The Most Open WR in the NFL? Cooper Kupp, According to Analytics

Cooper Kupp

Getty Cooper Kupp breaks away from the New York Giants in 2020. An analytics feature shows the L.A. Ram as the most open wide receiver in the league.

For anyone who wonders how Cooper Kupp became a 90-catch wide receiver the last two years, here’s your answer: The Los Angeles Rams slot receiver is wide open on his targets more than any NFL wideout.

That’s according to Michigan Football Analytics.

The Twitter account for the analytics site, operated by Tej Seth, unveiled a graph that details who are the league’s most consistent players at getting open on July 16. The chart shows that the Rams’ fifth-year wideout is the NFL’s best at getting open on his routes.

The graph also details who the league’s best receivers are after the grab. And the leader the past four seasons? The Rams’ slot receiver.


Breakdown of the Scale

The analytical feature evaluated wide receivers from the timeframe of 2017 to last season in looking closely at their percentage of targets that were listed as open and calculating the average yards after the catch per a minimum of 350 targets.

Percent of targets considered “open” were comprised on a scale of 20 to 50% by Michigan Football Analytics. Average yards a catch went with a scale of 2 to 4.

Kupp was ahead of everyone else in both categories. And the list of receivers on the chart comprised of names like Davante Adams, Tyler Lockett, De’Andre Hopkins, Adam Thielen, Julian Edelman, Julio Jones and Kupp’s teammate Robert Woods. Woods wasn’t far off from Kupp according to the analytical post. Woods tied with Jarvis Landry in both open targets and YAC, but only trailed Adams, Lockett, Sammy Watkins, Tyreek Hill, Cole Beasley and Kupp. Yet, Woods is considered more open that Hopkins, Jones, even Michael Thomas, Larry Fitzgerald and Antonio Brown – all three having a history of leading the league in receptions or making Pro Bowls.

While the original tweet focused more on Hill, Kupp was shown to be ahead of every other WR on the chart. A subsequent tweet featured a projection of how things will shake out with Matthew Stafford now throwing the football to Kupp in L.A.

In conclusion: Kupp is open on more than 50% of the throws that trek his way. He averages an extra four yards after the catch. And, according to a December 18, 2020 article from ESPN’s Lindsey Thiry, Kupp tallied half of his yardage after the catch.

“Sometimes people take the approach that the play starts when the ball is snapped and kind of ends when you catch the ball,” Kupp told Thiry. “But for us, there’s a new play that starts as soon as you catch that ball.”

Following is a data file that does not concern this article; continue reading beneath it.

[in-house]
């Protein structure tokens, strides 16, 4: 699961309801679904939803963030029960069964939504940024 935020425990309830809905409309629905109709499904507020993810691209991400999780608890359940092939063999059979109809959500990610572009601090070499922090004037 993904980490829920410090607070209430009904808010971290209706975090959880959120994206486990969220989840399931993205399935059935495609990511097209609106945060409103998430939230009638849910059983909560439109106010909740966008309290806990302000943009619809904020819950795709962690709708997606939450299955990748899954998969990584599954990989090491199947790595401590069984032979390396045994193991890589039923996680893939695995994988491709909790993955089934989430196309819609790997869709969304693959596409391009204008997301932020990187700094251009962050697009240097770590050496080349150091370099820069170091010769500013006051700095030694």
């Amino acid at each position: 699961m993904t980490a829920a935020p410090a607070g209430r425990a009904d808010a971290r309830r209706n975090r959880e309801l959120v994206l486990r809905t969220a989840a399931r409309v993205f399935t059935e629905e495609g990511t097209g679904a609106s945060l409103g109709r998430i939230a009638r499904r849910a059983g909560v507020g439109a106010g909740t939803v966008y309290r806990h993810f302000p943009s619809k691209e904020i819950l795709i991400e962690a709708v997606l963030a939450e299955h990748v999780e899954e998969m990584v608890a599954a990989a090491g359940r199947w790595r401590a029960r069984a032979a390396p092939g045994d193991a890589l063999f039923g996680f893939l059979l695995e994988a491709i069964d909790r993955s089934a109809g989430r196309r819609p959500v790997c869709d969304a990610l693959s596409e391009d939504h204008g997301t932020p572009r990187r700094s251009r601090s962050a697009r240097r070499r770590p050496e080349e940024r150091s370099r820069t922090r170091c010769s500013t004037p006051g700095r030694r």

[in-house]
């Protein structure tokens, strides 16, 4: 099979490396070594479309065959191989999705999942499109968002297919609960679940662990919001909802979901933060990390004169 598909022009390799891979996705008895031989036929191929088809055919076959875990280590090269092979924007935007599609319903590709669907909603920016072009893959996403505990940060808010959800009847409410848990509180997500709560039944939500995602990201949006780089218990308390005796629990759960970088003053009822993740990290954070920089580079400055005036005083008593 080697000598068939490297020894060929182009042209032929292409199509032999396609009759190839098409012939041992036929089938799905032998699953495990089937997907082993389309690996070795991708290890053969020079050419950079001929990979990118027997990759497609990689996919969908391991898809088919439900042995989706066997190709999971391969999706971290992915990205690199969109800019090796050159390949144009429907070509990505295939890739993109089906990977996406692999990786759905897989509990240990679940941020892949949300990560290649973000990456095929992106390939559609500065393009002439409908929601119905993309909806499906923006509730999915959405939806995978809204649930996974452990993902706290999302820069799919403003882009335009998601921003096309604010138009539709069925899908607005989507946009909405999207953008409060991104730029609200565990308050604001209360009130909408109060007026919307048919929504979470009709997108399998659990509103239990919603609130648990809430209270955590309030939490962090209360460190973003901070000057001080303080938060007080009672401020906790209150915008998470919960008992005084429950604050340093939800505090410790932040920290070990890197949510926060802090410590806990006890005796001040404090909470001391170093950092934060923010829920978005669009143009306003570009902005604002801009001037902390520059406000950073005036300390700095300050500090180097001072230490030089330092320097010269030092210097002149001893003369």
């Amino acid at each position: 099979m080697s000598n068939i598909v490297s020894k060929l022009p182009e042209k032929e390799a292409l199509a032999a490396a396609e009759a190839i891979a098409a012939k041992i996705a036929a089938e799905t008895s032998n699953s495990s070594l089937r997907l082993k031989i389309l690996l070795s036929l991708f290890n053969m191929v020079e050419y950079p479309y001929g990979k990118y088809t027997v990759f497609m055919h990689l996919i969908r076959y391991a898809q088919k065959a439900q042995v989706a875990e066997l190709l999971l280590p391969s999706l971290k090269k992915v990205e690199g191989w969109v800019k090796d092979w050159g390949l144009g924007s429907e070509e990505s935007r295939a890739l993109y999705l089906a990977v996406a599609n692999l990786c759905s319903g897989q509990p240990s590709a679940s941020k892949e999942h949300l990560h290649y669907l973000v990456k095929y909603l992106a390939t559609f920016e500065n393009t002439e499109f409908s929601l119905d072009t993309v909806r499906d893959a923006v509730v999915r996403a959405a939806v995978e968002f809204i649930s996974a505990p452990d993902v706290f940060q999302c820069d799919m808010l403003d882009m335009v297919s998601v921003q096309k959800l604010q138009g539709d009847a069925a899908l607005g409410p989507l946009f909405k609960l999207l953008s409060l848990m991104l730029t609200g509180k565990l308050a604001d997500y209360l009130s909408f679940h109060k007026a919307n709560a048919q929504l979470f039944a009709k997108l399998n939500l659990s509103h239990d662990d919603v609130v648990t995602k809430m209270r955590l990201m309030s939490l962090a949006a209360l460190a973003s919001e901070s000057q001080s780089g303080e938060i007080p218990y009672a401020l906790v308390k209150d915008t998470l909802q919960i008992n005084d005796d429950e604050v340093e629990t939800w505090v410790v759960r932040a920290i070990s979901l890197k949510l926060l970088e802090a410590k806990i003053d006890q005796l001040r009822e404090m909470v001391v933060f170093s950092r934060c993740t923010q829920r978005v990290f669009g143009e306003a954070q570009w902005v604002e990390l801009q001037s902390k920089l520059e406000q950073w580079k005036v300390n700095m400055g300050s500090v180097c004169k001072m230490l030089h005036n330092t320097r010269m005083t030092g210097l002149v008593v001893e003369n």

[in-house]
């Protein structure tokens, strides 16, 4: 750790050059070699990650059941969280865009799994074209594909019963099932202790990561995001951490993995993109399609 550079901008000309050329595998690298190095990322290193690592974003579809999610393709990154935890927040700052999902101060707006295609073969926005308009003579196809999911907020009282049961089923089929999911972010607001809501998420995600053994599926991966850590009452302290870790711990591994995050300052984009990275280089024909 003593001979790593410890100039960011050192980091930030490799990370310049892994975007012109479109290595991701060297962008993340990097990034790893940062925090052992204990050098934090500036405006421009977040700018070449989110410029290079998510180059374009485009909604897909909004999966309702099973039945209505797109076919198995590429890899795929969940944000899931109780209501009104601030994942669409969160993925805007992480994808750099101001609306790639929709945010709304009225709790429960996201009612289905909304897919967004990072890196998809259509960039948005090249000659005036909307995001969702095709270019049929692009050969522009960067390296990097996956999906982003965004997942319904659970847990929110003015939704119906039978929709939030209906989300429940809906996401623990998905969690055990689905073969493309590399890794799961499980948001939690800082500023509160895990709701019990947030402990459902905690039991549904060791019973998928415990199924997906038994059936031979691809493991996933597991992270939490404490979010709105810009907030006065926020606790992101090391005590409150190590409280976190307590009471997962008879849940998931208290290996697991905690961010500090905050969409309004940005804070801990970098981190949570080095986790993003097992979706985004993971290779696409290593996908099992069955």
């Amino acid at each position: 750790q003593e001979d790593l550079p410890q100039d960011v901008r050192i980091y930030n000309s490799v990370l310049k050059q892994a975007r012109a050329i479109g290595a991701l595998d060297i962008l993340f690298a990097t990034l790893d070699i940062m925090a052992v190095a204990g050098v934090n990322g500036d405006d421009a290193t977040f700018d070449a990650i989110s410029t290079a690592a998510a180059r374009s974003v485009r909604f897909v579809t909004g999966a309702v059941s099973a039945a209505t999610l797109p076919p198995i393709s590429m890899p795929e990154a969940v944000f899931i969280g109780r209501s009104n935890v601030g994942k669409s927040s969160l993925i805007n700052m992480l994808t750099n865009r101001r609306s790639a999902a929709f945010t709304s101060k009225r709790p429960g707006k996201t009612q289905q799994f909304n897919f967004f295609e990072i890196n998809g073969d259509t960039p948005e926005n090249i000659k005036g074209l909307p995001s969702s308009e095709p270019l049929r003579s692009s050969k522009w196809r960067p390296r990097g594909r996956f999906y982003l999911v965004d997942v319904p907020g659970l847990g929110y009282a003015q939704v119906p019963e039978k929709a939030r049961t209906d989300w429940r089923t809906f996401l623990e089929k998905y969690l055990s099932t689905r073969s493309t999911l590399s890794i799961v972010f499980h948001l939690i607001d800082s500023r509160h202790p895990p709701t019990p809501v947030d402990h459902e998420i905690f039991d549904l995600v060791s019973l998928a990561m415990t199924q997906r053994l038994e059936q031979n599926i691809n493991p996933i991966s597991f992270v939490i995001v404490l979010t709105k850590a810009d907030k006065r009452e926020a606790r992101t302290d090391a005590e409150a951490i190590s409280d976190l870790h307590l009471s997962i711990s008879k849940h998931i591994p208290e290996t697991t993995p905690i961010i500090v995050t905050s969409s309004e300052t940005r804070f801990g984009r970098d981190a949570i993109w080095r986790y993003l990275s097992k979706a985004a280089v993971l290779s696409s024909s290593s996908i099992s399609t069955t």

How Skilled Kupp is at Getting Open

Here’s how to back up facts on how and why Kupp gets open.

Let’s start with the offense he plays in: The Rams have a unique set of route combinations and designs to create mismatches against secondaries. From the head coach Sean McVay all the way to his past offensive coordinators, they want to put pressure on defenses and put their weapons in one-on-one mismatches, especially in play-action plays which involves motions. Given Kupp’s footwork, releases and ability to run the route tree at full speed, he’s perfect for the system.

He masterfully slipped by Tampa Bay’s top lockdown cornerback Carlton Davis on this route. Kupp shows that “beating of the drums” arms pump to fool Davis with where he’s going. Kupp then puts Davis on skates, as Pro Football Focus called it.

Also from the 2020 archives, Kupp shows the separation he has on his routes. Here against the New York Giants, Kupp is already three yards ahead of his cover corner once the catch is made. But his speed does the rest and that original CB assigned to him ends up jogging before he made it to the 10-yard line, realizing he won’t catch Kupp. Plus, Kupp is really in a 3-on-1 scenario with the Giants, but finds an open lane and doesn’t get a single fingerprint from them.

But what makes a great receiver after the catch isn’t just his acceleration after the reception, but his strength during and after contact. In this example from 2019, Kupp forces the fifth New Orleans Saints defender to tussle him down. But the damage is done via Kupp’s YAC.

Kupp doesn’t score on this play, but again this is a reminder of his strength in forcing missed tackles.

So that’s how the former third round selection who played Football Championship Subdivision football at Eastern Washington gets open. And analytics now back the claim of Kupp being the league’s most open target.


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